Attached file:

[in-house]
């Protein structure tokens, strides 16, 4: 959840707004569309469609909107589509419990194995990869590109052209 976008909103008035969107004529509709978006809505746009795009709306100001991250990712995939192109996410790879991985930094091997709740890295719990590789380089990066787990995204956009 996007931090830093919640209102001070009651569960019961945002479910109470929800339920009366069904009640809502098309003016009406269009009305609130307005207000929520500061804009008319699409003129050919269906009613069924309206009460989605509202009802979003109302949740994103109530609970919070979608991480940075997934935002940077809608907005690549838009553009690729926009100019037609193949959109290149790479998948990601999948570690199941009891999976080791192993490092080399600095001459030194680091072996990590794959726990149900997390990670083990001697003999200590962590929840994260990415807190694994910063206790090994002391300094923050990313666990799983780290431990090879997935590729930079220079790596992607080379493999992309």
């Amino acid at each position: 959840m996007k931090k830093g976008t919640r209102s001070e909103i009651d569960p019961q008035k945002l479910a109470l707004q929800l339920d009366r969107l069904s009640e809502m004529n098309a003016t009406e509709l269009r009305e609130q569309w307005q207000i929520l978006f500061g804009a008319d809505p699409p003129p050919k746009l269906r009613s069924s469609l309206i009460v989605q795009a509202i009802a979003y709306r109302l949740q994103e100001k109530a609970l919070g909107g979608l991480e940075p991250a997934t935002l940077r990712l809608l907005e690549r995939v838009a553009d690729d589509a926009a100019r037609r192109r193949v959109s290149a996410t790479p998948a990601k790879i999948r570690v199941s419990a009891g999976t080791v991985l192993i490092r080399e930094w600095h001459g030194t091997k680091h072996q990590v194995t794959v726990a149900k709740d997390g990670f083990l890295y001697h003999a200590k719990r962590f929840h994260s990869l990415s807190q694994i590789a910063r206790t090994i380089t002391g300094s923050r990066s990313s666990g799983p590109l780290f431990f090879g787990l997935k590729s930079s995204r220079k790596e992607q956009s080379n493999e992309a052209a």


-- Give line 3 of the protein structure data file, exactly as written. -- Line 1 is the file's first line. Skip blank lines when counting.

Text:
């Amino acid at each position: 959840m996007k931090k830093g976008t919640r209102s001070e909103i009651d569960p019961q008035k945002l479910a109470l707004q929800l339920d009366r969107l069904s009640e809502m004529n098309a003016t009406e509709l269009r009305e609130q569309w307005q207000i929520l978006f500061g804009a008319d809505p699409p003129p050919k746009l269906r009613s069924s469609l309206i009460v989605q795009a509202i009802a979003y709306r109302l949740q994103e100001k109530a609970l919070g909107g979608l991480e940075p991250a997934t935002l940077r990712l809608l907005e690549r995939v838009a553009d690729d589509a926009a100019r037609r192109r193949v959109s290149a996410t790479p998948a990601k790879i999948r570690v199941s419990a009891g999976t080791v991985l192993i490092r080399e930094w600095h001459g030194t091997k680091h072996q990590v194995t794959v726990a149900k709740d997390g990670f083990l890295y001697h003999a200590k719990r962590f929840h994260s990869l990415s807190q694994i590789a910063r206790t090994i380089t002391g300094s923050r990066s990313s666990g799983p590109l780290f431990f090879g787990l997935k590729s930079s995204r220079k790596e992607q956009s080379n493999e992309a052209a």